Welcome and all the very best to you for 2017!
Some of the things that can happen in real estate.
Facts: This is a Complaints Assessment Committee decision where the Complainants felt that the Licensee’s marketing of their property and advice made them feel the Property was worth less than they believed it was. The Complainant also said that the Licensee did not insert a cash-out clause as they had instructed. Three offers were involved in this complaint. Purchaser One made the lowest offer which the Licensee advised the Complainants to decline as Purchaser Two would not enter a multi-offer situation. Purchaser Two made an offer, conditional on finance for three days, and said his offer was only valid for that evening. The Complainants felt they were pressured to accept this offer. Purchaser Three made an offer on the day before Purchaser Two was due to go unconditional. At this point the Complainants realized the Licensee did not insert a cash-out clause into Purchaser Two’s offer as they had instructed.
Decision: The Complaints Assessment Committee decided to take no further action on the complaint. In making this decision, the Committee concluded that a cash-out clause would not have given the Complainants any benefit, because invoking the cash-out clause would require the Complainants giving the Purchaser three days’ notice (based on the clause the Licensee used), and Purchaser Three’s offer was made the day before Purchaser Two was due to go unconditional. The CAC found the Licensee correctly explained this to the Complainants and noted the Complainants appeared confused over how a cash-out clause works, as they seemed to believe this would mean they could pull out of the agreement immediately and enter into a fresh agreement with another purchaser. The Committee found no evidence to show the Licensee applied ‘undue pressure’ on the Complainants to accept Purchaser Two’s offer.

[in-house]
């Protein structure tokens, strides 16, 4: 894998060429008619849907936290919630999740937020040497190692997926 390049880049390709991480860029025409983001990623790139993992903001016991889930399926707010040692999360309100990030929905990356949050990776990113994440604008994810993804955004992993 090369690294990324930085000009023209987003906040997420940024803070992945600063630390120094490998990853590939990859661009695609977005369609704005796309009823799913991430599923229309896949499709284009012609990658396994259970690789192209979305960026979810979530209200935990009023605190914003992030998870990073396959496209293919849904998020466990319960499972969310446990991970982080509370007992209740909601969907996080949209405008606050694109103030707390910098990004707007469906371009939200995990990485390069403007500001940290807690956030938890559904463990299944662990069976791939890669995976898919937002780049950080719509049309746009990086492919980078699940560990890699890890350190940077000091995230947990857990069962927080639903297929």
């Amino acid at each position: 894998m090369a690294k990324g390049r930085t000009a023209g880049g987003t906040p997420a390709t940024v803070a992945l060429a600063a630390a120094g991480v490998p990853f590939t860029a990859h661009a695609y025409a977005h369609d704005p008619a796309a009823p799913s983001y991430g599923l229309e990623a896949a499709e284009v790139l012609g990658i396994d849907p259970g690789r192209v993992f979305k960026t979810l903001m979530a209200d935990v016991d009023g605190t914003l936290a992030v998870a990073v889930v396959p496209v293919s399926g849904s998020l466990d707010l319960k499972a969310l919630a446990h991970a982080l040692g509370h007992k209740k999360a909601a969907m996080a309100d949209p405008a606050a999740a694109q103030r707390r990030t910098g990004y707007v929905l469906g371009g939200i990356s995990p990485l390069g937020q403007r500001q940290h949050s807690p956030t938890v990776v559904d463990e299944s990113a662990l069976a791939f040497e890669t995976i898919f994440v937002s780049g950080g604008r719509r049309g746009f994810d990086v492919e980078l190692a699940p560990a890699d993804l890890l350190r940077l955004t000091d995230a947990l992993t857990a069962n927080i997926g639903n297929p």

This decision illustrates the importance for licensees to ensure clauses such as cash-out clauses and back-up clauses, together with their timeframes are appropriately communicated so that vendors and purchasers properly understand how they work. (information from the REAA & CAC NZ)
Subdividing on the water front?
Thought you might like to know – In any proposed subdivision of the land the Council has a responsibility under the Resource Management Act and the corresponding rules under the Auckland Unitary Plan to require an esplanade reserve with a minimum width of 20 m around the line of mean high water spring tide. Chapter E38 – Objective E38(25) on Page 5 of the Auckland Unitary Plan – Operative in Part sets out the basis for consideration of any formal resource consent application for a reduction of width of that reserve.
This link takes you to additional information about it on the council web site.
This is a process to be undertaken upon receipt of application for resource consent for subdivision, including submissions from your consultants in that regard.
You will also need to engage consultants to advise you further on subdivision / development of the land, and to prepare plans and other required documentation for any resource consent application.